Tags Posts tagged with "DDAP"


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The Pennsylvania Department of Drug and Alcohol Programs (DDAP) announced today that Dr. Michael Lynch, UPMC Health Plan Medical Director of SUD Services, has been named Medical Director of DDAP. DDAP’s announcement follows last Wednesday’s announcement by RCPA of the creation of the new position.

Dr. Lynch, who will continue his full-time role with commercial insurer UPMC Health Plan, is board-certified in emergency medicine, medical toxicology, and addiction medicine.

In this position, Dr. Lynch will advise and assist DDAP in the development of policy and procedures related to medical best practice as well as advances related to substance use disorder (SUD) treatment, including:

  • Providing technical assistance to SUD treatment providers and physicians in PA’s system of care, including the application of the ASAM criteria;
  • Developing projects to improve delivery of care to individuals with SUD;
  • Researching and reviewing new technologies and procedures, reviewing pertinent medical literature, and presenting findings and recommendations to appropriate entities regarding SUD, opioid use disorder, and medication-assisted therapies;
  • Educating stakeholders and providers relative to medication-assisted therapies as well as drug, alcohol, and narcotic treatment regulations; and
  • Developing new workflows and processes to increase quality improvement measures for DDAP and treatment providers.

Dr. Lynch graduated from the University of Notre Dame and University of Pittsburgh School of Medicine before completing his residency in emergency medicine and fellowship in medical toxicology at the University of Pittsburgh. He is an assistant professor of Emergency Medicine and Pediatrics at the University of Pittsburgh and works in the emergency departments at UPMC Presbyterian and Mercy Hospitals. The toxicology service at UPMC is one of the busiest in the country, seeing patients at five Pittsburgh hospitals as well as providing inpatient addiction and telemedicine treatment. Dr. Lynch is the Medical Director of the Pittsburgh Poison Center and of SUD Services at UPMC Health Plan, and he continues to serve on the Boards of Directors for the PA College of Emergency Physicians and the American Association of Poison Control Centers.

UPMC Health Plan is the commercial insurance arm of UPMC. Community Care Behavioral Health, UPMC’s behavioral health managed care organization, is a sister company and the largest behavioral health Medicaid payer in the commonwealth. Both UPMC and Community Care Behavioral Health are RCPA members.

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Over the last several months, the Pennsylvania Department of Drug and Alcohol Programs (DDAP) has been working toward implementation of a new treatment locator resource called ATLAS® (Addiction Treatment Locator, Assessment, and Standards Platform). Pennsylvania is now currently in the data collection phase for all licensed treatment facilities to be included in ATLAS (though provider participation is not mandatory). As the deadline of January 28, 2022, approaches for completion of the Treatment Data Survey (TDS) portion of the initiative, DDAP Secretary Jennifer Smith highlights the value of this resource to treatment providers and patients. You can read Secretary Smith’s letter here.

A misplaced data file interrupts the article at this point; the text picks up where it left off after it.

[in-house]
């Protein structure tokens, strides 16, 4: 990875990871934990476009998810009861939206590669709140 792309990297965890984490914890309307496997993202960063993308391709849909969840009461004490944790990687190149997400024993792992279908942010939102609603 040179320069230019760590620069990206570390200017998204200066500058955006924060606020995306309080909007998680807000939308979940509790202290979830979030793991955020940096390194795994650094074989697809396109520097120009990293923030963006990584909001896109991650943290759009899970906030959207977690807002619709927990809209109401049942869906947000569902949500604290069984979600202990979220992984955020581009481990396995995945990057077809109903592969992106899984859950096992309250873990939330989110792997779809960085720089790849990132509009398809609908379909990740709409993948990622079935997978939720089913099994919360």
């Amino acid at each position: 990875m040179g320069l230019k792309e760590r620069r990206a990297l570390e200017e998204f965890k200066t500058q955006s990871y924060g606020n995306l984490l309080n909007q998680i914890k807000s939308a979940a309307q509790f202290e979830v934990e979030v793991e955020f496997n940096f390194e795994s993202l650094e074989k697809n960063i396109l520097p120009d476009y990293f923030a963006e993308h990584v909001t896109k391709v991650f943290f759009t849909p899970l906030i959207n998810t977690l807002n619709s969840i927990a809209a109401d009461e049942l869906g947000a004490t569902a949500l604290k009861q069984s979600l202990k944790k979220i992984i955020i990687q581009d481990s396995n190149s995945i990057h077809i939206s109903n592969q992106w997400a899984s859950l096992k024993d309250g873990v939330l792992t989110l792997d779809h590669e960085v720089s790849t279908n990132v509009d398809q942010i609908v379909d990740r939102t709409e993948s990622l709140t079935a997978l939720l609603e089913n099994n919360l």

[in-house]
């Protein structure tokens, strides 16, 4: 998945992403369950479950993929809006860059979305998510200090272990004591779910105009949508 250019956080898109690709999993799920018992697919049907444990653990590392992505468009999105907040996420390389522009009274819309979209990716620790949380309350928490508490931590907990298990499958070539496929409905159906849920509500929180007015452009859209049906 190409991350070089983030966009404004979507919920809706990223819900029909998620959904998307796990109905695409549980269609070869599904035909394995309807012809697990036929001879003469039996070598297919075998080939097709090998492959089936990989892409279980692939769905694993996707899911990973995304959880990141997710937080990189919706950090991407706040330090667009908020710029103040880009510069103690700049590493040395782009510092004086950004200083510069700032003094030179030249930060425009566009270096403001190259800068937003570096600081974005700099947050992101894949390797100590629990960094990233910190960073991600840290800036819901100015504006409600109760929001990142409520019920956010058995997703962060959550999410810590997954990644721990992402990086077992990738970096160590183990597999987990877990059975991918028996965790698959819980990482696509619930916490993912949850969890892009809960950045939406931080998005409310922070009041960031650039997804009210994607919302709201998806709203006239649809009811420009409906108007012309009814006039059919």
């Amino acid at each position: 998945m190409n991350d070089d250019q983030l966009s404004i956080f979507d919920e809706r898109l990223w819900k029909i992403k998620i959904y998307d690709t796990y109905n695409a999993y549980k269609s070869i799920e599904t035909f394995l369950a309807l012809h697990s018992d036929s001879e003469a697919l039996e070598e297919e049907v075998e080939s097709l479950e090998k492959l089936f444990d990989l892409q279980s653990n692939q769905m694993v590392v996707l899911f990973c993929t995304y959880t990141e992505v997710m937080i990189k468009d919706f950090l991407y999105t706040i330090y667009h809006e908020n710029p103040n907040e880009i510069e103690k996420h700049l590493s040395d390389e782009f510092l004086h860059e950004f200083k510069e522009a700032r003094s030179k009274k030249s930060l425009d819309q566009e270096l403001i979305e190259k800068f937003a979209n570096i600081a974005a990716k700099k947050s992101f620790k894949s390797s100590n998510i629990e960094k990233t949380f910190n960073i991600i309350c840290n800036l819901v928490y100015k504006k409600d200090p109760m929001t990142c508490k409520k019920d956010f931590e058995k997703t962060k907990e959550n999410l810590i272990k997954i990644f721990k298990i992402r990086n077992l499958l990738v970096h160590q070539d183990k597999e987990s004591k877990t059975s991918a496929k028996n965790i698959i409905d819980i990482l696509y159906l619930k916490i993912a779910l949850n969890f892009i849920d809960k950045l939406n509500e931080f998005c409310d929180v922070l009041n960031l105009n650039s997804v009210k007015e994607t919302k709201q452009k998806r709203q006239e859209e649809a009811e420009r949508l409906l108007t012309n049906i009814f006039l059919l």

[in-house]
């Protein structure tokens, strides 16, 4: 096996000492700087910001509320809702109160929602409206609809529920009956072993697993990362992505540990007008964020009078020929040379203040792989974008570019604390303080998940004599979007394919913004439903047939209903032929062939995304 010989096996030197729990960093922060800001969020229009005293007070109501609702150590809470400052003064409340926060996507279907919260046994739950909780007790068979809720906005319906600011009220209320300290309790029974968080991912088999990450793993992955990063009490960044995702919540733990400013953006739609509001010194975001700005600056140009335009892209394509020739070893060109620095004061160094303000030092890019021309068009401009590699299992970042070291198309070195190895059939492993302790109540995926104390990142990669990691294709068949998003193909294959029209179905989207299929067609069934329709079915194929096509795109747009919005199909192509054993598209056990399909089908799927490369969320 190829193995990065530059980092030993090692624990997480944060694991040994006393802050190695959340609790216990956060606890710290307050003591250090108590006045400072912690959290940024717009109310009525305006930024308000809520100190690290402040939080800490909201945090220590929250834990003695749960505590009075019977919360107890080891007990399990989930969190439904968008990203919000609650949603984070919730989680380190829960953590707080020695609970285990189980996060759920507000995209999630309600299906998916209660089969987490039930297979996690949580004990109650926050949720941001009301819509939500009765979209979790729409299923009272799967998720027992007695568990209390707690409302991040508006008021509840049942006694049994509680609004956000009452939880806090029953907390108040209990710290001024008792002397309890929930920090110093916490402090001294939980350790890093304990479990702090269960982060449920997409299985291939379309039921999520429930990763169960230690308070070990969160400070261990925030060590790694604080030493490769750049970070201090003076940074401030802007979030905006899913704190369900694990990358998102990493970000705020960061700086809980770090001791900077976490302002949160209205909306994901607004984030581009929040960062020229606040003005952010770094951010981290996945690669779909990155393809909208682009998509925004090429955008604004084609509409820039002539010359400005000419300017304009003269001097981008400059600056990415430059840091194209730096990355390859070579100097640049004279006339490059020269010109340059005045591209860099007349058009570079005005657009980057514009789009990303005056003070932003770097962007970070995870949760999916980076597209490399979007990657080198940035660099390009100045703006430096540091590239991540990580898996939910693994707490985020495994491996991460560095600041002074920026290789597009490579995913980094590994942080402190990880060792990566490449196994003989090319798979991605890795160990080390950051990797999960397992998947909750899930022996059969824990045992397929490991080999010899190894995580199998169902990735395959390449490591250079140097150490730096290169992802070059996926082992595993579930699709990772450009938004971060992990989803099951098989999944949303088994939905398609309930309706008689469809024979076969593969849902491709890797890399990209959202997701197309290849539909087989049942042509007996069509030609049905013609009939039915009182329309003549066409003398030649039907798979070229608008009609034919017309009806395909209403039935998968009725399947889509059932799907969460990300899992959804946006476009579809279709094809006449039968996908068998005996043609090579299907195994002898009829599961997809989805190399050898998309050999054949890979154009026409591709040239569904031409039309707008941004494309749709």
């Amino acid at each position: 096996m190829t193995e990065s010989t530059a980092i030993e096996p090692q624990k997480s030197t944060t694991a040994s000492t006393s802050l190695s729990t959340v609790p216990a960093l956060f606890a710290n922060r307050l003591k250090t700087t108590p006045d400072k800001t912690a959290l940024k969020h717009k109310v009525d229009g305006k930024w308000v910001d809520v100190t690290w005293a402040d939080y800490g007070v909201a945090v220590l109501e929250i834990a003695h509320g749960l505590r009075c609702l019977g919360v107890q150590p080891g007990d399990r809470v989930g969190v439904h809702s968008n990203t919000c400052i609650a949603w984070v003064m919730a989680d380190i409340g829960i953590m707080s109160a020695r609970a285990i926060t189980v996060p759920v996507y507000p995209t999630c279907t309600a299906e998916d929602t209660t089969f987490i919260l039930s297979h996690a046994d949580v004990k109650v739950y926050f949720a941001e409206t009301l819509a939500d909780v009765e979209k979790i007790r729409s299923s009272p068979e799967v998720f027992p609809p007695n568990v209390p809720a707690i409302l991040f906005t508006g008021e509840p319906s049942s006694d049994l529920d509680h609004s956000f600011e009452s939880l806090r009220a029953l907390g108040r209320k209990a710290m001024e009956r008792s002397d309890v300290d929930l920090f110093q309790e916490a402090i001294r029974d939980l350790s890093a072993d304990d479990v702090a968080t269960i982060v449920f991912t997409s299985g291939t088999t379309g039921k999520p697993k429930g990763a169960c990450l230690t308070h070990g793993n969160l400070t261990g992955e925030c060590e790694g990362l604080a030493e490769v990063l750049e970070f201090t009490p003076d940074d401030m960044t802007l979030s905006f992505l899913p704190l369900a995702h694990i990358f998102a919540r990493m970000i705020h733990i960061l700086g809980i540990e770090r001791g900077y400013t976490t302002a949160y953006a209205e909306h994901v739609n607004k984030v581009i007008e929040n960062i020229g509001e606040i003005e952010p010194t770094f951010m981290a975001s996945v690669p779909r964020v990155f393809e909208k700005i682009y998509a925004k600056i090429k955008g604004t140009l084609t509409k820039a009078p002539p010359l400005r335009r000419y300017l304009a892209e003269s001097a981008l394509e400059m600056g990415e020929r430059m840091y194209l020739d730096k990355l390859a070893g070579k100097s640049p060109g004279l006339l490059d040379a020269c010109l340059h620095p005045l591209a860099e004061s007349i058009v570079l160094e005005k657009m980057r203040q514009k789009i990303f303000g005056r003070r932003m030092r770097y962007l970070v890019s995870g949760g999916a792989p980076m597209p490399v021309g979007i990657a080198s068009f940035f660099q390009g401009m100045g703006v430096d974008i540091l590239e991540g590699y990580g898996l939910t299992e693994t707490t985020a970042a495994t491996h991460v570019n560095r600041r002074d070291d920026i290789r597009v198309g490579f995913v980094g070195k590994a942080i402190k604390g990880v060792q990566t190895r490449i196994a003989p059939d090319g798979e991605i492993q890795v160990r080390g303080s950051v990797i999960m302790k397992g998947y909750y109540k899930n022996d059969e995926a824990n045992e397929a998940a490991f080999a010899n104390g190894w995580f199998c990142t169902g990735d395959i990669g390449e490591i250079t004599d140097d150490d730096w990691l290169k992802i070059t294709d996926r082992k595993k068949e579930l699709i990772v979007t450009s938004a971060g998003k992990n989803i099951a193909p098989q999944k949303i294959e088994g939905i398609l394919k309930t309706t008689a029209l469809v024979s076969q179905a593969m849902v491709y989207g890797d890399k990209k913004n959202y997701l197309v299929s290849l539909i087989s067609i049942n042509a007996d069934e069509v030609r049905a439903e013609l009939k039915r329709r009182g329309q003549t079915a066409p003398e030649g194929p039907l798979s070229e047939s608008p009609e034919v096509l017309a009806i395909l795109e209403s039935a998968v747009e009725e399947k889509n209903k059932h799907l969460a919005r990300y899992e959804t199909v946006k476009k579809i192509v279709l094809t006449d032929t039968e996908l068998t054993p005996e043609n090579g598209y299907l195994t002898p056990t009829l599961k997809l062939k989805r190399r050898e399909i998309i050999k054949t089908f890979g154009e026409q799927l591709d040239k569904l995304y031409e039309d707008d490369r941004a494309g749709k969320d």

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Dr. Michael Lynch, UPMC Health Plan’s Medical Director of Substance Use Disorder (SUD) Services, has been named Medical Director of the Department of Drug and Alcohol Programs. Dr. Lynch also serves as Medical Director of the Pittsburgh Poison Center.

DDAP has not yet officially announced Dr. Lynch’s position but is planning to. Yesterday, Dr. Lynch announced his position on LinkedIn, which indicates he will continue in his other current roles.

UPMC Health Plan is the commercial insurance arm of UPMC. Community Care Behavioral Health, UPMC’s behavioral health managed care organization, is a sister company. Both UPMC and Community Care Behavioral Health are RCPA members.

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The Pennsylvania Department of Drug and Alcohol Programs (DDAP) recently updated its Department Funding web page to include documents outlining how the department is spending its funding by source, including:

  • Supplemental Funding;
  • Substance Abuse Prevention & Treatment Block Grant Supplemental Funding;
  • American Rescue Plan;
  • State Opioid Response II;
  • McKinsey Settlement; and
  • Medical Marijuana Revenue.

DDAP will update this page as new funding sources are announced.

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Photo by Markus Winkler on Unsplash